House Dems demand records from Trump's communications with Putin

Three Democratic chairmen in the House are pressing for records and interviews related to President TrumpDonald John TrumpUS reimposes UN sanctions on Iran amid increasing tensions Jeff Flake: Republicans 'should hold the same position' on SCOTUS vacancy as 2016 Trump supporters chant 'Fill that seat' at North Carolina rally MORE's communications with Russian President Vladimir Putin, following reports that he sought to destroy records detailing such contacts.

Reps. Adam SchiffAdam Bennett SchiffTop Democrats call for DOJ watchdog to probe Barr over possible 2020 election influence Overnight Defense: Top admiral says 'no condition' where US should conduct nuclear test 'at this time' | Intelligence chief says Congress will get some in-person election security briefings Overnight Defense: House to vote on military justice bill spurred by Vanessa Guillén death | Biden courts veterans after Trump's military controversies MORE (D-Calif.), Eliot EngelEliot Lance EngelHouse panel halts contempt proceedings against Pompeo after documents turned over Engel subpoenas US global media chief Michael Pack The Hill's Morning Report - Sponsored by The Air Line Pilots Association - Pence lauds Harris as 'experienced debater'; Trump, Biden diverge over debate prep MORE (D-N.Y.) and Elijah CummingsElijah Eugene CummingsBlack GOP candidate accuses Behar of wearing black face in heated interview Overnight Health Care: US won't join global coronavirus vaccine initiative | Federal panel lays out initial priorities for COVID-19 vaccine distribution | NIH panel: 'Insufficient data' to show treatment touted by Trump works House Oversight Democrats to subpoena AbbVie in drug pricing probe MORE (D-Md.), the chairmen of the House Intelligence, Foreign Affairs and Oversight and Reform committees, respectively, wrote separate letters to acting White House chief of staff Mick MulvaneyMick MulvaneyMick Mulvaney to start hedge fund Fauci says positive White House task force reports don't always match what he hears on the ground Bottom line MORE and Secretary of State Michael Pompeo asking that they turn over personnel records detailing the president's contacts with Putin.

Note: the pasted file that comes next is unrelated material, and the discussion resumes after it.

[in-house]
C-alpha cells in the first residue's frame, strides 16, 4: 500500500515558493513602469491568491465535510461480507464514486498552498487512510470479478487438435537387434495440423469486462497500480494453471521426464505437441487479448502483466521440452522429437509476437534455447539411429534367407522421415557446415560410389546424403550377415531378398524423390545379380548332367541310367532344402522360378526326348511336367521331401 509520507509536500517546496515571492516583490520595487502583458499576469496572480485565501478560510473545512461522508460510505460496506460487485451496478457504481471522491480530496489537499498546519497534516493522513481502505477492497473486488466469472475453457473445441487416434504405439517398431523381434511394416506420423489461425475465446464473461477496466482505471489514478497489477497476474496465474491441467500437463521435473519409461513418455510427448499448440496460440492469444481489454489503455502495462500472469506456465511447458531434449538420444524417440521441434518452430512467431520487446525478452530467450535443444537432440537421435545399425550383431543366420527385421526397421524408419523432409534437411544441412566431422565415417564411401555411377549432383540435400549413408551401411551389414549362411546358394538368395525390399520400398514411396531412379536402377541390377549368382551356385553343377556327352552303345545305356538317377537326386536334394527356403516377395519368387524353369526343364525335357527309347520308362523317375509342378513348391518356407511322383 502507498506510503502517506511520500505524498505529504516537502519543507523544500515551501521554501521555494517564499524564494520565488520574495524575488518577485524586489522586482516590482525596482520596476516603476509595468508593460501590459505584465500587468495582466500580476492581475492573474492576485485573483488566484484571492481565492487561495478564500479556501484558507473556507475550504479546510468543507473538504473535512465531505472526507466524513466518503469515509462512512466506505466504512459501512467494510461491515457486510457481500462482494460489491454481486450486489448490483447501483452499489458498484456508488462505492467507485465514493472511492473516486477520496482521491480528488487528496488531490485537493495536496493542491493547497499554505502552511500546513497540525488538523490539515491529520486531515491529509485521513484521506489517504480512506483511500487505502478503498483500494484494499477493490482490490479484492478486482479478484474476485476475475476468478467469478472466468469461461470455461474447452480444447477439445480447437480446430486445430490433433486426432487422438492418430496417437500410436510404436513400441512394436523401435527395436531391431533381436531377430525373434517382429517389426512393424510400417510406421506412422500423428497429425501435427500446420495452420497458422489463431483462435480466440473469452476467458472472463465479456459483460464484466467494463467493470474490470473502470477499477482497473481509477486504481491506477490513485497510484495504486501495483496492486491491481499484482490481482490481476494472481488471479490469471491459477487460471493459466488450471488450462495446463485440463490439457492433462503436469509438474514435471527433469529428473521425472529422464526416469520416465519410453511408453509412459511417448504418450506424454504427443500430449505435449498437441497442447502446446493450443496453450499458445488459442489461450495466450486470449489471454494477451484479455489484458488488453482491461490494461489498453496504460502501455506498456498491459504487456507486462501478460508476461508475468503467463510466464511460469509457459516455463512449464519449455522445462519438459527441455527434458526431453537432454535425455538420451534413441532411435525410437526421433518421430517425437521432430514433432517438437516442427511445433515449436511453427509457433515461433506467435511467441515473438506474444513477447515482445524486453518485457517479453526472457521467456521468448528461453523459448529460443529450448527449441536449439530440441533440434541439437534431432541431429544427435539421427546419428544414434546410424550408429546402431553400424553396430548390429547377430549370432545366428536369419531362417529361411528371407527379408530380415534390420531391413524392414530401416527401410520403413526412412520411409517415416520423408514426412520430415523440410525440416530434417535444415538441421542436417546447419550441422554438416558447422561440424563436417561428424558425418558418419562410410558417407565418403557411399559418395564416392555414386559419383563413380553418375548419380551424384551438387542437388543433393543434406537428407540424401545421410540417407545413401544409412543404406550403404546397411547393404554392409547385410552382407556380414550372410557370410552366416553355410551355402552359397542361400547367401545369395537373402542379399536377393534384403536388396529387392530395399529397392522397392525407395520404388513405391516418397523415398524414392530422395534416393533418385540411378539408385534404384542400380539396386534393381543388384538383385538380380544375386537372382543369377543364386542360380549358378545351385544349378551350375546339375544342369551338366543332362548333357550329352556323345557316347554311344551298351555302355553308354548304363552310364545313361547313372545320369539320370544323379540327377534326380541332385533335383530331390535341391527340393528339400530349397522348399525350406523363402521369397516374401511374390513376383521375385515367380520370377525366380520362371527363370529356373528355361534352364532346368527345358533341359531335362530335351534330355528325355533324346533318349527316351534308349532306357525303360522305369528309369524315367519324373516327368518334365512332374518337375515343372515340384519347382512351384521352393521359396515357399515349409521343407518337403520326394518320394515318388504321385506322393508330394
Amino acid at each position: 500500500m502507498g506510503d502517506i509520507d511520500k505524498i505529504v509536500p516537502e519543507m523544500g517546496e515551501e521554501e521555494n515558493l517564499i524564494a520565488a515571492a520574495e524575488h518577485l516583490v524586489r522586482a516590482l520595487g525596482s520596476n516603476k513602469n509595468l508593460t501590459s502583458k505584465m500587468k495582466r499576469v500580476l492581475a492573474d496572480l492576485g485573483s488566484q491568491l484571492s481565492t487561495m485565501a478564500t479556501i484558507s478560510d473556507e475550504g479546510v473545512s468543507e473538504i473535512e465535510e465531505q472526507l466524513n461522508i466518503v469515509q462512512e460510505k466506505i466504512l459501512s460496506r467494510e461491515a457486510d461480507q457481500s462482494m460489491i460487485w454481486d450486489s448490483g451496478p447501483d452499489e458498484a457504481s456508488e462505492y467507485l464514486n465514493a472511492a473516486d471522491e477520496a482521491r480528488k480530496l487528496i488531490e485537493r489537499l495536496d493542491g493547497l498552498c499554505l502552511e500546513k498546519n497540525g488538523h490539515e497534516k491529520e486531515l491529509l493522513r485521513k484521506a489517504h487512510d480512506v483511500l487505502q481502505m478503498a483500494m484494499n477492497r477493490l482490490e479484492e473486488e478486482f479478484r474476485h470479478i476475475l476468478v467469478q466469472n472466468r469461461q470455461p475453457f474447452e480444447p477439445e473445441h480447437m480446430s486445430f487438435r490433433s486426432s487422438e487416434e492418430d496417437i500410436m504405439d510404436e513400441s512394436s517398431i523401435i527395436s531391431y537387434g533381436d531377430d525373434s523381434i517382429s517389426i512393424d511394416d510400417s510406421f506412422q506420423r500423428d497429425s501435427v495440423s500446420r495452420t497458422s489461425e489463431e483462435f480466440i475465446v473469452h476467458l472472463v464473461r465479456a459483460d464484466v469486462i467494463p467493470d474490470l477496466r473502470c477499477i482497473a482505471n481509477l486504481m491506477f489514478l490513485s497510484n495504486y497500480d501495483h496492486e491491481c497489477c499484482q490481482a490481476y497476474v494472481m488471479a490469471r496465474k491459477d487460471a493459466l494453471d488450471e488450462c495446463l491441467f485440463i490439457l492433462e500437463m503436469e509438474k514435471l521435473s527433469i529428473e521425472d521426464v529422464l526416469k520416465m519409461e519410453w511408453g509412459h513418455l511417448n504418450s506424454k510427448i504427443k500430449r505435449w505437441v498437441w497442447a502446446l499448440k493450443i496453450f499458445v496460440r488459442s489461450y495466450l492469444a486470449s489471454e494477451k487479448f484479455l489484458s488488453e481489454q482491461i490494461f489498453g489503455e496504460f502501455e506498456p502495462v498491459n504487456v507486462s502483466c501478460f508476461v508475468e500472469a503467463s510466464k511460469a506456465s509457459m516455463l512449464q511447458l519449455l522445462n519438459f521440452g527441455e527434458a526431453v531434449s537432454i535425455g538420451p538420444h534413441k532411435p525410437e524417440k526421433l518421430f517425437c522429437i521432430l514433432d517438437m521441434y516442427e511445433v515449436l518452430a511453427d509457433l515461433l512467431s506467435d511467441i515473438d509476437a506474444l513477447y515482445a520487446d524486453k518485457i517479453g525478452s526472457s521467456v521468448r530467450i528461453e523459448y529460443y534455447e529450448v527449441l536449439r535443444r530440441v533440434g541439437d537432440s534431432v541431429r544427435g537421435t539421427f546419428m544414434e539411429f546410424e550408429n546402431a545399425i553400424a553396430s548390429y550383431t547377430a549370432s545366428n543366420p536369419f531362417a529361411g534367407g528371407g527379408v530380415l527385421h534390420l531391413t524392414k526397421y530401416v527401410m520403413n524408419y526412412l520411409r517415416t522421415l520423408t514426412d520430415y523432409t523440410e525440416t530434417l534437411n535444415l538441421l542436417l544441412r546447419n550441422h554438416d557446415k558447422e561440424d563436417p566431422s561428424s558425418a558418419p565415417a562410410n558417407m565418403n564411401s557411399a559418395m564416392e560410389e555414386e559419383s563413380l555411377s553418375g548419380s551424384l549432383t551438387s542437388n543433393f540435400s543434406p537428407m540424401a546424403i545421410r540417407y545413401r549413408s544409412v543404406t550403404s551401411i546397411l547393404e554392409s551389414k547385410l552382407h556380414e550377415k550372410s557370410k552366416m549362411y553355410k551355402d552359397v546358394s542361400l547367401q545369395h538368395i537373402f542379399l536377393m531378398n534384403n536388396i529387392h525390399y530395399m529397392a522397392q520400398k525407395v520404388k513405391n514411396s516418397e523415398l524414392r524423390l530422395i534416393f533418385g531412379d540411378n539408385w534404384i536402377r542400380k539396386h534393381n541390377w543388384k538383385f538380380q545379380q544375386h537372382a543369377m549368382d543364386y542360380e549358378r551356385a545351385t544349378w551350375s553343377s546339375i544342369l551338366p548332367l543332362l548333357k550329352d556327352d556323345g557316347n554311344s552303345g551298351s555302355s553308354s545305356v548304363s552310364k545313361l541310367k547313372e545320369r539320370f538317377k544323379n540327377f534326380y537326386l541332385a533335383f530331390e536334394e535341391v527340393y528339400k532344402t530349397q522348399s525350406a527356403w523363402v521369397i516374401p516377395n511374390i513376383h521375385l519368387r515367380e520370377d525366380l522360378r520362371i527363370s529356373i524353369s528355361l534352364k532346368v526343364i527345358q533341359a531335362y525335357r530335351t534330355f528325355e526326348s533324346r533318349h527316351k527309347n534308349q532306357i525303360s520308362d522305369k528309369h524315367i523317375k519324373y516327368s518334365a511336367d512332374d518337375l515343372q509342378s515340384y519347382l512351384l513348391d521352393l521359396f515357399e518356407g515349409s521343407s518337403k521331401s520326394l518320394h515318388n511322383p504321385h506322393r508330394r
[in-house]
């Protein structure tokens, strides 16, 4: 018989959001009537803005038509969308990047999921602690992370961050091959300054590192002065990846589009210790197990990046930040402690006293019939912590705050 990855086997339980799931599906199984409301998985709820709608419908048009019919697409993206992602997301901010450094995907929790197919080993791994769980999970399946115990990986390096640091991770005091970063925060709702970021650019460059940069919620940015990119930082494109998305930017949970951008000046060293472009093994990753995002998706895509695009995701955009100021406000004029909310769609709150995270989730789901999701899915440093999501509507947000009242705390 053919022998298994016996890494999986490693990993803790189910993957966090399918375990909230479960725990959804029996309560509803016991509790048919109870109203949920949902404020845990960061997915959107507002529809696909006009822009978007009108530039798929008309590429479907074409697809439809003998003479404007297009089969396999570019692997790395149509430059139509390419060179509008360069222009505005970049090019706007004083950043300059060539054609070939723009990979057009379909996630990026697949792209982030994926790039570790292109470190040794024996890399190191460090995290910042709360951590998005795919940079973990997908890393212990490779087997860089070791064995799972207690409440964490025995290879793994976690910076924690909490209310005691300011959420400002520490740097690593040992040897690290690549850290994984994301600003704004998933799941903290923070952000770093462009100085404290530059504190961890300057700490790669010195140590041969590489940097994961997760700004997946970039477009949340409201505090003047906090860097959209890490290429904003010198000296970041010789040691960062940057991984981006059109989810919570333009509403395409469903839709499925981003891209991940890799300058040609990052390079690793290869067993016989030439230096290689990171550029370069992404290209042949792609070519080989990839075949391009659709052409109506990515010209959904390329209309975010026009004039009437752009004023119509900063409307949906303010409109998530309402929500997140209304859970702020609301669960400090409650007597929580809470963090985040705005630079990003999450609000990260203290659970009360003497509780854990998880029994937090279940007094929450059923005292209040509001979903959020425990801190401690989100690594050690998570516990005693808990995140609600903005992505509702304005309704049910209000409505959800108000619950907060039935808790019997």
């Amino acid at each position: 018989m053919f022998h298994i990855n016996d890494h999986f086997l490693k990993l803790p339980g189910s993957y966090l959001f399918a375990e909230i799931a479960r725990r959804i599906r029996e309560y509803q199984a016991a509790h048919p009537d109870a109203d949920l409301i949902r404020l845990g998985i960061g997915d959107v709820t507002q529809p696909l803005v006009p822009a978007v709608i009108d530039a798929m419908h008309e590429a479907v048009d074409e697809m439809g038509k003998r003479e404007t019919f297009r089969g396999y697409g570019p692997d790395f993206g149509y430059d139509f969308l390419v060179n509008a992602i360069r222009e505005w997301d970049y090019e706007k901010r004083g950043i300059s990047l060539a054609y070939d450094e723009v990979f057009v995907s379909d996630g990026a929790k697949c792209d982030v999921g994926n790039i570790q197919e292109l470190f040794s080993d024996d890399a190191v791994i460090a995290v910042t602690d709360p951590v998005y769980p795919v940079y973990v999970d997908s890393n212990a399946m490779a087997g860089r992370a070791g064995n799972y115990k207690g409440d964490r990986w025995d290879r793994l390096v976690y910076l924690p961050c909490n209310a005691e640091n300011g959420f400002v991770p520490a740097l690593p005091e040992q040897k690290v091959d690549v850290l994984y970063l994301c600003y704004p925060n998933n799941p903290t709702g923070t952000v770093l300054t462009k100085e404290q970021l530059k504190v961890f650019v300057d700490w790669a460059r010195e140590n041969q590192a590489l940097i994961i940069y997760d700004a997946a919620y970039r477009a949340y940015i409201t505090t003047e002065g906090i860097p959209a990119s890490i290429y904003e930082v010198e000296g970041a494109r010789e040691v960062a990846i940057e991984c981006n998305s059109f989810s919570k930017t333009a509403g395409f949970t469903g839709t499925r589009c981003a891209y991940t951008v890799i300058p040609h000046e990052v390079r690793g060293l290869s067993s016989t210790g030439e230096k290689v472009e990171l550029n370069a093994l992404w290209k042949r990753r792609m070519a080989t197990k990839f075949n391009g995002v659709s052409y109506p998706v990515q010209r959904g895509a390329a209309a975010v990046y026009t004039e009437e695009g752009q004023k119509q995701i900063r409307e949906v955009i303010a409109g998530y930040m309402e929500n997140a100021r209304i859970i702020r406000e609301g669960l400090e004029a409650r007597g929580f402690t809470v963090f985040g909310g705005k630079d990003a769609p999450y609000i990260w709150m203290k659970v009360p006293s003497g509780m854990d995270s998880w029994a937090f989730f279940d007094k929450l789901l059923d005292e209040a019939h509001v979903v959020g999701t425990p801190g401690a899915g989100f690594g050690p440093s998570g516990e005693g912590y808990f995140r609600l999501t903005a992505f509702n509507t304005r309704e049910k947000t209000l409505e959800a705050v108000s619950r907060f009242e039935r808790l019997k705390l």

The three chairmen also want access to the interpreters who sat in on Trump's meetings with Putin.

"President Trump, on multiple occasions, appears to have taken steps to conceal the details of his communications with President Putin from other administration officials, Congress, and the American people," the lawmakers wrote, citing media reports. 

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The lawmakers said they were concerned that materials "may have been manipulated or withheld from the official record in direct contravention of federal laws, which expressly require that Presidents and other administration officials preserve such materials."

They said manipulating or withholding records would violate the Presidential Records Act, which was instituted after President Nixon left office following the Watergate controversy.

"It is well within the President’s Constitutional authority to have candid one-on-one conversations with foreign heads of state," a White House spokesman told The Hill. "The President may choose to share, or not share the contents of those conversations publicly as such discussions – like all diplomatic discussions – are often sensitive in nature. We would hope that the House Committees would respect the separation of powers, especially the authority of the President to conduct foreign diplomacy."

A spokesman for Rep. Devin NunesDevin Gerald NunesSunday shows preview: Justice Ginsburg dies, sparking partisan battle over vacancy before election Sunday shows preview: With less than two months to go, race for the White House heats up Sunday shows preview: Republicans gear up for national convention, USPS debate continues in Washington MORE (R-Calif.), the top Republican on the Intelligence panel, blasted this effort as a ploy for Democrats to try to impeach Trump.

“With their Russian collusion allegations imploding, the Democrats are weaponizing congressional committees to try to manufacture some new case to use to impeach the president," spokesman Jack Langer said in a statement to The Hill. "After they hyped the collusion hoax for more than two years, I don’t know how anyone can view them as honest investigators as opposed to zealous, partisan operatives.”

The Democratic lawmakers in February had asked Trump if he had destroyed the records, but in the new letter the three chairmen said they had received no response from the administration.

"As a result, we are now expanding our investigation," they wrote.

Last year, Schiff and other Democrats on the House Intelligence Committee called on Republicans to subpoena the U.S. interpreter present for the president's meeting with Putin in Helsinki last year, during which Trump cast doubt on the U.S. intelligence assessment about Russia's interference in the 2016 election.

While Republicans voted that idea down, Democrats argued that this was an exceptional case that required exceptional measures.

Former officials from the Obama and George W. Bush administrations, however, dismissed the subpoena idea at the time, saying it was a bridge too far.

 

—Updated at 7:50 p.m.